The newest gear for the imminent ski season is up and ready to go in local shops. Much of the innovation in the snowsports industry has come in AT, or Alpine touring, gear, including boots. While Dalbello, left, and Apex, center, have found ways to make their boots more comfortable and less expensive, Lange, right, built in a switch to assist hikers and allow them to transition between the climb up a mountain and the ski back down.

Photo by Joel Reichenberger

The newest gear for the imminent ski season is up and ready to go in local shops. Much of the innovation in the snowsports industry has come in AT, or Alpine touring, gear, including boots. While Dalbello, left, and Apex, center, have found ways to make their boots more comfortable and less expensive, Lange, right, built in a switch to assist hikers and allow them to transition between the climb up a mountain and the ski back down.

Ski and snowboard touring gear finding its way to Steamboat shelves

Advertisement

Coming Nov. 23

The Outdoors feature next week will explore the newest in skis and snowboards.

photo

The K2 Panoramic split snowboard costs $899 at Ski Haus but includes a package of goodies. It comes with all the fixtures one would need to mount a binding as well as skins for the bottoms to allow hikers to get right up the slopes.

photo

The newest gear for the imminent ski season is up and ready to go in local shops. Much of the innovation in the snowsports industry has come in AT, or Alpine touring, gear, including boots. Lange built in a switch to assist hikers and allow them to transition between the climb up a mountain and the ski back down.

photo

The Arc'teryx Modon, left, $699, is a loaded jacket for winter. The Smartwool Smartloft, meanwhile, $220, combines some of the local company's trademark flourish with the popular down-style jackets. It replaces the down filling with wool.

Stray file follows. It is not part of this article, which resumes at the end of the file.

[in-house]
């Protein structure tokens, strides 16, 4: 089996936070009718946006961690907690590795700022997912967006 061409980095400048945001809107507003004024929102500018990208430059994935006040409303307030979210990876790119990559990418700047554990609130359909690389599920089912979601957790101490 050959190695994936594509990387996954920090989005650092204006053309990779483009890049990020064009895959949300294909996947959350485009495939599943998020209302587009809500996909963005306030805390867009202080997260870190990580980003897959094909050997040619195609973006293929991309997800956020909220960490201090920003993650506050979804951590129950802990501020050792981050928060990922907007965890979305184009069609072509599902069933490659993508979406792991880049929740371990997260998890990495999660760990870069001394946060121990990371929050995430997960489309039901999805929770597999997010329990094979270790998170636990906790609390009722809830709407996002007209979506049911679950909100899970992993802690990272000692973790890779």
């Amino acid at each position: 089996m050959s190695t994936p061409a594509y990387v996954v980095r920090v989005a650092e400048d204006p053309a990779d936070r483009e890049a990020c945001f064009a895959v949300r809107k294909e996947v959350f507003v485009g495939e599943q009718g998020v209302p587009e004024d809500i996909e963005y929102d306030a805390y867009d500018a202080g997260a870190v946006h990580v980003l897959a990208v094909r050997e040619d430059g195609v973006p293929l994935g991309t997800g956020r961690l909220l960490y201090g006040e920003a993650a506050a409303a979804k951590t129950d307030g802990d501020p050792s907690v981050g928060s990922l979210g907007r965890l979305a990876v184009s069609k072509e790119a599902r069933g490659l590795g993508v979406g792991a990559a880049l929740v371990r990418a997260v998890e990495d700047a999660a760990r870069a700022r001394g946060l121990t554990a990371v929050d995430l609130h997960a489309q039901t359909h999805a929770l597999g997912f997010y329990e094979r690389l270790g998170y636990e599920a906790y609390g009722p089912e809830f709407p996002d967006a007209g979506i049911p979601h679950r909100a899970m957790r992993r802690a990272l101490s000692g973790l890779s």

— Turns out, there may be a breaking point as far as ski width is concerned. The past decade has seen skis balloon in size, expanding at a rate that would make someone riding a Rascal through a McDonald’s drive-thru three times each day blush. What were fat powder skis as recently as five years ago now are all-mountain designs, and what now are powder skis at first glance look like snowboards.

But while fat skis still are popular, they don’t appear to be getting fatter. Instead, the newest gear now on shelves across Steamboat Springs is more focused on doubling back to fill in holes left by the great expansion. There’s still plenty of rocker, still plenty of float, but designs now have more ability to get around for backcountry enthusiasts and more options for the frontside skier or snowboarder who likes to occasionally fill that itch for adventure.

It doesn’t take much walking across Ski Haus’ showroom floor to see exactly what is driving the snowsport industry these days.

The large local retailer is stocked to the brim this winter with gear meant to help skiers and riders who opt to duck that rope.

“We have really expanded our AT lineup,” Ski Haus’ Bill Paul said about Alpine touring equipment. “A lot of people are wanting to get into the backcountry, but they’re not exactly wanting to learn to Telemark. They’re wanting to hike and use what they already know. In the last few years, AT has really taken off.”

At Ski Haus, that even has bled into the rental fleet. The shop will be offering more AT gear in that realm this year than it ever has.

From the ground up

The trend has become a fixture of the newest equipment.

A lot of boots now come ready to skin up a slope, a big change from only a few years ago.

John Kole at One Stop Ski Shop is quick to point to a range of new boots. Some of his favorites offer leaps in terms of everyday comfort. The Apex MC-1, for instance, takes the two-boot design that’s made Apex boots a high-end hit in recent years and strips away that price tag. The high-end version of the boot ($1,400) features a carbon fiber frame around a snowboarding-esque boot. The frame is easy to take off, making the walk to, from and around the ski area a whole different experience.